Tuesday, January 31, 2012


Overall rates of cigarette smoking in the U.S. are down. Most of us look at ads like these and at least cringe a bit.

It appears that the PRC might still be closer to the halcyon days of tobacco use and status in society than it is to the present-day U.S. mood on the matter

China's anti-smoking lobby is fuming over the recent appointment to the Chinese Academy of Engineering (CAE) of a scientist who works for the tobacco industry.
Xie's research focused on adding traditional Chinese herbal medicines to cigarettes in an attempt to reduce the harmful effects of smoking, according to recent media reports.


So reads the headline from the KCNA website.

Apparently, the DPRK is working toward a future in which North Korean women have plenty of paper towels.

Friday, January 27, 2012


Japan experiences its first trade deficit in decades.
Analysts warned the combination of these factors was hurting Japan's exporters as rivals from South Korea and other Asian nations compete in markets which Japanese companies had previously dominated.

"It reflects fundamental changes in Japan's economy, particularly among manufacturers," said Hideki Matsumura of Japan Research Institute.

"Japan is losing its competitiveness to produce domestically."

Tuesday, January 24, 2012


in all their diversity and glory here.

I quite like the North Korean ones:

Of course postage stamps are rapidly on their way to becoming obsolete. What, if anything, will replace them as widely circulated commemorative images?

Friday, January 20, 2012


North Korean defectors are seeking to bring about change in North Korea using Choco Pies.
A group of North Korean defectors launched balloons carrying chocolate-covered snack cakes into the communist state Friday, as they wished their compatriots well ahead of the Lunar New Year's holidays.

More than 20 members of various defector groups filled 20 large balloons with 100 kilograms of Choco Pies on Ganghwa Island, west of Seoul, and launched them into the air from two separate locations.

An interesting idea. But haven't they watched JSA?
Lee Byung-hyun: Hyeong…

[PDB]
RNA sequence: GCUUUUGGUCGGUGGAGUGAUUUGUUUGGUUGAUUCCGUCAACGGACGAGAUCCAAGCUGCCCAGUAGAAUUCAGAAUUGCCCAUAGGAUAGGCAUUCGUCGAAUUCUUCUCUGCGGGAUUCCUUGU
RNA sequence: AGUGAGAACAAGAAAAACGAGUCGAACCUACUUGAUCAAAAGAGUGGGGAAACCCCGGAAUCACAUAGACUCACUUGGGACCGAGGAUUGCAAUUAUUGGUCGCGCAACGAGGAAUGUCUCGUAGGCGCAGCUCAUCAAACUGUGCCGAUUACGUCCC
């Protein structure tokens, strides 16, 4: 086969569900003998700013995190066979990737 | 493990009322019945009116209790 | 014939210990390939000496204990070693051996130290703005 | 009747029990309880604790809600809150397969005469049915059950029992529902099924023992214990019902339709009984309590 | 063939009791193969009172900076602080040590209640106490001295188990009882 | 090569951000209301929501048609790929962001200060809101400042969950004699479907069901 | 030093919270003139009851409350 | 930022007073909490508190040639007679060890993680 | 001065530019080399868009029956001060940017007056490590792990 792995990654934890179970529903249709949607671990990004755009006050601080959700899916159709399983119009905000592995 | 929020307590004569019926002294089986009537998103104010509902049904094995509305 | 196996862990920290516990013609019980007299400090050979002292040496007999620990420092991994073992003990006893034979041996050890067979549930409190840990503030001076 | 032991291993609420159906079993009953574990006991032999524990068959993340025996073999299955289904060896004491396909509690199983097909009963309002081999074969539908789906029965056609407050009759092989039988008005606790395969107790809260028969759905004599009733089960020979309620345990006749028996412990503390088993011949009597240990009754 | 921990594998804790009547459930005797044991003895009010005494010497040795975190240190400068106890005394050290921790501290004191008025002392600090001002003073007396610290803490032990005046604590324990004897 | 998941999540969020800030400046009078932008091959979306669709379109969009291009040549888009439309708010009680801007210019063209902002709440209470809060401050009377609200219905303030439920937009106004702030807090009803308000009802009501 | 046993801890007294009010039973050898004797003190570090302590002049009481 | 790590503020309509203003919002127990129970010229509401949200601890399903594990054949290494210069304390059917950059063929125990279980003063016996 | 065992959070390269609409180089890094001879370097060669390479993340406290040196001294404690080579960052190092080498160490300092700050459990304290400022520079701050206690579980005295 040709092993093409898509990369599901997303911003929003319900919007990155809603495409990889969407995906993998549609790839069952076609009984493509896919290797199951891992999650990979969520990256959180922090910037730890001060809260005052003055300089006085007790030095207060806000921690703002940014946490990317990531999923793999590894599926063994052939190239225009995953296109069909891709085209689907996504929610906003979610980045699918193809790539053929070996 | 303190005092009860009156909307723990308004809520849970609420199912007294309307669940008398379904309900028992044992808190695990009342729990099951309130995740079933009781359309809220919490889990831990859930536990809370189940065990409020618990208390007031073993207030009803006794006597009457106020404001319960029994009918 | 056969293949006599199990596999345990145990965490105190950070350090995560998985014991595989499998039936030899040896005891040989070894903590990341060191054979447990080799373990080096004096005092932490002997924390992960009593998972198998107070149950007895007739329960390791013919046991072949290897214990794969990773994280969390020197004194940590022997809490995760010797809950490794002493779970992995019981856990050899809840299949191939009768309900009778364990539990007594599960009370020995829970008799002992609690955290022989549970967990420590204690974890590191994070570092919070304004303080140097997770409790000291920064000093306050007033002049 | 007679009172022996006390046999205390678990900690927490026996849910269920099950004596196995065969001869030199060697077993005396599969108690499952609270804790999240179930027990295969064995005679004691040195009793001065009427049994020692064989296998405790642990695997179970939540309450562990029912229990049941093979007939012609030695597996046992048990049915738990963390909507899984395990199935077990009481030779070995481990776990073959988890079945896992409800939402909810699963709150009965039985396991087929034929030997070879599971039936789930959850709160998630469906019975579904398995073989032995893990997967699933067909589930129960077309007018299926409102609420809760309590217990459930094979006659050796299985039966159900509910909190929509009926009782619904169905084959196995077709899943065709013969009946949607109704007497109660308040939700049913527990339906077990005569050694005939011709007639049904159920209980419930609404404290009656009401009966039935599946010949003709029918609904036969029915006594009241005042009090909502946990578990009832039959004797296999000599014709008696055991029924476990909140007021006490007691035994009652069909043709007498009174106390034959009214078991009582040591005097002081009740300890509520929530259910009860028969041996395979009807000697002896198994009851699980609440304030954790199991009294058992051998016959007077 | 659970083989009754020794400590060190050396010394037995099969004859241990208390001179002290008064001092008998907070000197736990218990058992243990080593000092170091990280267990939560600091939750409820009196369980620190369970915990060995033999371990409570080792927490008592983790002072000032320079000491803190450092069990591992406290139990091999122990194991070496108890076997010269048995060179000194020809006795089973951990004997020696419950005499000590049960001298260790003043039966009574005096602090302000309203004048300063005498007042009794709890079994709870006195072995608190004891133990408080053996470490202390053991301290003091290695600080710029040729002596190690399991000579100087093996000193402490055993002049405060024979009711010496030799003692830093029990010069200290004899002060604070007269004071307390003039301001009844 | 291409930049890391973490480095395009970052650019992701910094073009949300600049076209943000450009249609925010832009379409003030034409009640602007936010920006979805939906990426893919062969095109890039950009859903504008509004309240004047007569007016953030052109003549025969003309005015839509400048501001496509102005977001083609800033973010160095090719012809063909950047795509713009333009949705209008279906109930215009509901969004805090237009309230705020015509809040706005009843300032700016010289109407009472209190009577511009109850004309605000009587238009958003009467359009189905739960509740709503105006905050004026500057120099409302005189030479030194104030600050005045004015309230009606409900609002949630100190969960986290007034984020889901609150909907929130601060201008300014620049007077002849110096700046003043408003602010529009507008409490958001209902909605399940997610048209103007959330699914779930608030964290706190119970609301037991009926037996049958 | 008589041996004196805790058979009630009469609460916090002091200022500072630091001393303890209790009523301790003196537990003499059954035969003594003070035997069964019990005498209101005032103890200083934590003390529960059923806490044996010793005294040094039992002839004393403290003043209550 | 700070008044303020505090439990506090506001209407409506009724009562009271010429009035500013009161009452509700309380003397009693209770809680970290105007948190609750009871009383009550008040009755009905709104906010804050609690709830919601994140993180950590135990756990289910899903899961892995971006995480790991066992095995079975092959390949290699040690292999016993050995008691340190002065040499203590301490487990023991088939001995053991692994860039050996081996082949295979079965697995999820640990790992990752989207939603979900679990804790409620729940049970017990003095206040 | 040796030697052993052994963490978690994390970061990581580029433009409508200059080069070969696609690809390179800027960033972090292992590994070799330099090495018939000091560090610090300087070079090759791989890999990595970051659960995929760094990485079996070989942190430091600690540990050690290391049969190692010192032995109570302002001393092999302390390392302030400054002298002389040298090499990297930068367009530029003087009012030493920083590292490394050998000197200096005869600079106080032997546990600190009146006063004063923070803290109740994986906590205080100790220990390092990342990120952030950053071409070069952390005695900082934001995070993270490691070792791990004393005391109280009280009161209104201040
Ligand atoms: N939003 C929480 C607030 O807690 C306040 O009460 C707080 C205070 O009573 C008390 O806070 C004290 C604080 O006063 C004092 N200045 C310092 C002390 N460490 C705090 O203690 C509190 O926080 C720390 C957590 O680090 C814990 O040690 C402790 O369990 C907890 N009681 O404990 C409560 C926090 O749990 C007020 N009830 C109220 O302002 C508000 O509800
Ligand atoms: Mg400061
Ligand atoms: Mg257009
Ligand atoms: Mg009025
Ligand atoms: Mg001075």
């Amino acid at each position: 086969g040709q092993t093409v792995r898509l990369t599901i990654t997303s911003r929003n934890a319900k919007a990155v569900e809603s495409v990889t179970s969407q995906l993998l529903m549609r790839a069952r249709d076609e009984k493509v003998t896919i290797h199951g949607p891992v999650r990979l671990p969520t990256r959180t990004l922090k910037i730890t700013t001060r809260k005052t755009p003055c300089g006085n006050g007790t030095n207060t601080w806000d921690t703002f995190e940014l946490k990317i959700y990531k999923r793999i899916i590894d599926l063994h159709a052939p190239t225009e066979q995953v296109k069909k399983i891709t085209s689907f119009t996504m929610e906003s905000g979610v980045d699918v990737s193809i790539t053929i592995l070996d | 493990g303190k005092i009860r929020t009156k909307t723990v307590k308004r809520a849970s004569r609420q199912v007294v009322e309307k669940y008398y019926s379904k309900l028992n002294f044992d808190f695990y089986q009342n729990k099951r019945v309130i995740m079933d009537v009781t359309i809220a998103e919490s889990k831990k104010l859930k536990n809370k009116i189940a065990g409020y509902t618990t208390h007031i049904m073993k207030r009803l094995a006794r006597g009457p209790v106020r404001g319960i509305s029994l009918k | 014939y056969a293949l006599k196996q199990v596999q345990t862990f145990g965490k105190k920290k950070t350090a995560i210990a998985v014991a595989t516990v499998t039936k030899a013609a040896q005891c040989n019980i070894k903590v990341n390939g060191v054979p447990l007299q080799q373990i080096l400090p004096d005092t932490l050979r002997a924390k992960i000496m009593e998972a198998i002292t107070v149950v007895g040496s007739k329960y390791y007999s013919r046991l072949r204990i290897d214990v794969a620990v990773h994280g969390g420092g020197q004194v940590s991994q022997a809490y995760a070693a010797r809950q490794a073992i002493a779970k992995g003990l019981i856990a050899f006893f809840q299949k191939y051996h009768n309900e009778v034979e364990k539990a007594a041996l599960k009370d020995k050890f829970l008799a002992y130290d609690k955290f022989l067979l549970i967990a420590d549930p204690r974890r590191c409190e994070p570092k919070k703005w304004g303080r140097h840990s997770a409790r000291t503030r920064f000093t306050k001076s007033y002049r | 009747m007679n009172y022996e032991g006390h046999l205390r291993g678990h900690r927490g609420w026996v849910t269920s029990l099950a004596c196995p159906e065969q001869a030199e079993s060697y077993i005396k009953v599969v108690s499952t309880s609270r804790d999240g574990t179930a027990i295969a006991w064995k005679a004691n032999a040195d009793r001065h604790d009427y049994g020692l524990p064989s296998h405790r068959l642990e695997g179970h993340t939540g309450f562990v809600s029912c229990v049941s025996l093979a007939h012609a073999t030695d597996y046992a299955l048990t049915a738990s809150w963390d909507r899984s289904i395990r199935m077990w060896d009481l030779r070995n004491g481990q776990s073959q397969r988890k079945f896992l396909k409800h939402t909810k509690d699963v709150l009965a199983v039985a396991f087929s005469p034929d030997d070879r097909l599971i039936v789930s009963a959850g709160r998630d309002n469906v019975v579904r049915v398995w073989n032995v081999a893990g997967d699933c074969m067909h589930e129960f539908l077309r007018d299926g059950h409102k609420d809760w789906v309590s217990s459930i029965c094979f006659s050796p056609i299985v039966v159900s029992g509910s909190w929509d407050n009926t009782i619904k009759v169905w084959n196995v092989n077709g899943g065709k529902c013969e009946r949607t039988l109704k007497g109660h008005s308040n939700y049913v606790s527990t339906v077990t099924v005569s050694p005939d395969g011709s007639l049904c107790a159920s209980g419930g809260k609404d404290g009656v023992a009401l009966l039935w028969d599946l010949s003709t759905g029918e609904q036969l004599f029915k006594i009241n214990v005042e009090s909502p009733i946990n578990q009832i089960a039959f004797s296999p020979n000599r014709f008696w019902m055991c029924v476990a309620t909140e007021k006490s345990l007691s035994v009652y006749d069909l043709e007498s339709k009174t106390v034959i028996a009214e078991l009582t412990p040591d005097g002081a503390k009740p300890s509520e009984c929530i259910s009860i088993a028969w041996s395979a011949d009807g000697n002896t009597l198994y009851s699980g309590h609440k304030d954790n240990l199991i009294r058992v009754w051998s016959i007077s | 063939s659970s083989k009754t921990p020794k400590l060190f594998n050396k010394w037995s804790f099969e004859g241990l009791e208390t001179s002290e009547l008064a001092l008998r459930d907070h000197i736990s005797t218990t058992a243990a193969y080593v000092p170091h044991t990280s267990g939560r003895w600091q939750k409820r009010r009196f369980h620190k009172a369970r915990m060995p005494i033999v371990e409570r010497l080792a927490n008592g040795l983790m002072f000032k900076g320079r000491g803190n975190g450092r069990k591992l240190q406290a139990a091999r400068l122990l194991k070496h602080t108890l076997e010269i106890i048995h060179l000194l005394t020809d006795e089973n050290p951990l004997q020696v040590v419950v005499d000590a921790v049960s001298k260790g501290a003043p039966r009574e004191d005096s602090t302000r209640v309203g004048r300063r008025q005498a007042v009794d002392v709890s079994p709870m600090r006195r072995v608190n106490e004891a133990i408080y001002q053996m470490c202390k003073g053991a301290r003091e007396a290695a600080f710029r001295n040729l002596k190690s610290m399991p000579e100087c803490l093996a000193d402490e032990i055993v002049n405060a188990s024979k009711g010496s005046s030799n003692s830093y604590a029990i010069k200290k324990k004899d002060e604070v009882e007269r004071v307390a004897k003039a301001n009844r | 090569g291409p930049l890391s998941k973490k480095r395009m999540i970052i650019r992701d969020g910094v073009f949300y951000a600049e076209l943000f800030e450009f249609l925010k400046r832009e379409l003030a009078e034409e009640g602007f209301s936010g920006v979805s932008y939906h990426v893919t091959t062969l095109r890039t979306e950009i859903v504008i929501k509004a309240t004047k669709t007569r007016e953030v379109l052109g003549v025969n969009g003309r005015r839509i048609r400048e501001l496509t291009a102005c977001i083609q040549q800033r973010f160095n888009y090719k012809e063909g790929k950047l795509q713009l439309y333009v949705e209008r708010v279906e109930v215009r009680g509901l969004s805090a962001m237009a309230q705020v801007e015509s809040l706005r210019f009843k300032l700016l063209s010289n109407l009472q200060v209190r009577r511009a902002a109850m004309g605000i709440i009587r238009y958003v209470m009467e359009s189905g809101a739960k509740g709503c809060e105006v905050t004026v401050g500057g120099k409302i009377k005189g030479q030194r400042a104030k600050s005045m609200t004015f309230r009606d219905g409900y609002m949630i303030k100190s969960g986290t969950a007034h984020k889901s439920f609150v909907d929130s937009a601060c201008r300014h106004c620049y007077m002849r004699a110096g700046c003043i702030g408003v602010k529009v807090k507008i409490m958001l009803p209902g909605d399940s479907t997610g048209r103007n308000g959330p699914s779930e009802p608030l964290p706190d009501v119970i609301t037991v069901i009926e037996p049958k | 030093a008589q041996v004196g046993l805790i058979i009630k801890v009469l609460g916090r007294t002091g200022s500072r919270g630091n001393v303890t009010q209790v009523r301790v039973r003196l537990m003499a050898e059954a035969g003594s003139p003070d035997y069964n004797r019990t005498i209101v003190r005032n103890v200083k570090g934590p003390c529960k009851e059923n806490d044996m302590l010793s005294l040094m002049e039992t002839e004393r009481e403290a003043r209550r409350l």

Song Kang-ho: Thing is, I don’t understand why we can’t make stuff like this in our country.

LBH: Hyeong… hey, you don’t want to go down South? I mean, you could stuff yourself full of choco-pies.

[uncomfortable silence]

LBH: Geez, forget it then.

SKH: Listen, you little bastard, I’m just going to say this once so listen good. I dream of a day when our country will make cookies that taste a thousand times better than South Korean cookies. Got it? But until then, I have no choice but to dream about these cookies.

LBH: Ah, let’s forget about it. You’re all talk anyway…

Tuesday, January 17, 2012


More people in today's PRC live in cities than in the countryside.

Thursday, January 12, 2012

Monday, January 9, 2012


on Kim Jong Un can be viewed on Youtube.

So far I've managed to make it through only about ten minutes of it. Highlights:
--A majestic Kim Jong Un on horseback
--Many scenes of enthusiastic crowds literally jumping for joy
--Weapons, weapons, and more weapons
--Sober written works most of which expound on the centrality of the military and/or how the military should be emphasized even more (clearly Kim Jong Un knows which side his bread is buttered on)
--Scenes of Kim Jong Un's father and grandfather (with the facial resemblance of grandfather and grandson so obvious as to not merit much direct commentary)
--On the spot guidance (mostly with soldiers and officers).

Happy viewing!

UPDATE: A much more detailed summary available here.

Friday, January 6, 2012


A video put together by some putative supporters of Ron Paul (though both Paul and his campaign have disavowed the video).

What, exactly, is suspect or un-American about being able to speak another language (albeit not with the greatest of fluency) or adopting children from another country? Seriously?

In my usual try-to-think-the-best-of-everyone mode, I suppose one could chalk this up as a false flag operation deliberately intended to hurt Ron Paul's credibility (as if he needs much help in that department). But if someone actually believes this stuff and/or thought that broadcasting it would sway the minds of other Americans...



to understand the DPRK leadership transition (courtesy of the good folks at KEI).

I'm happy to report that I know (or at least know of since I don't really know any of them) all but #7.

A query: Does anyone know what happened to the "other" Kim Yong-il (not #10 but Kim Jong Il's half brother)?

UPDATE: A handy chart of DPRK leadership here.

Thursday, January 5, 2012


Done well (at least within the limits of the genre). This time by "James Church." A snippet:
Anything that sticks out so far? Well, yes, one thing perhaps. In the nasty, but not overly threatening, NDC statement on Friday, there is a formulation that begs for clarification. “Upon the joint authorization of our party, state, army, and people.” These are not normal times, and that is decidedly not the normal formulation. Normally, No. 1 is cited (or implied) as doing the authorizing. Now, suddenly, it is “joint?” If we see it again, there will be grist for many mills.

And, done amusingly: everyone, it seems, is fascinated by the appearance of a giant among the crowds mourning Kim Jong Il's passing.

Monday, January 2, 2012


looking at things.

Many more similar pics here.

Like father, like son?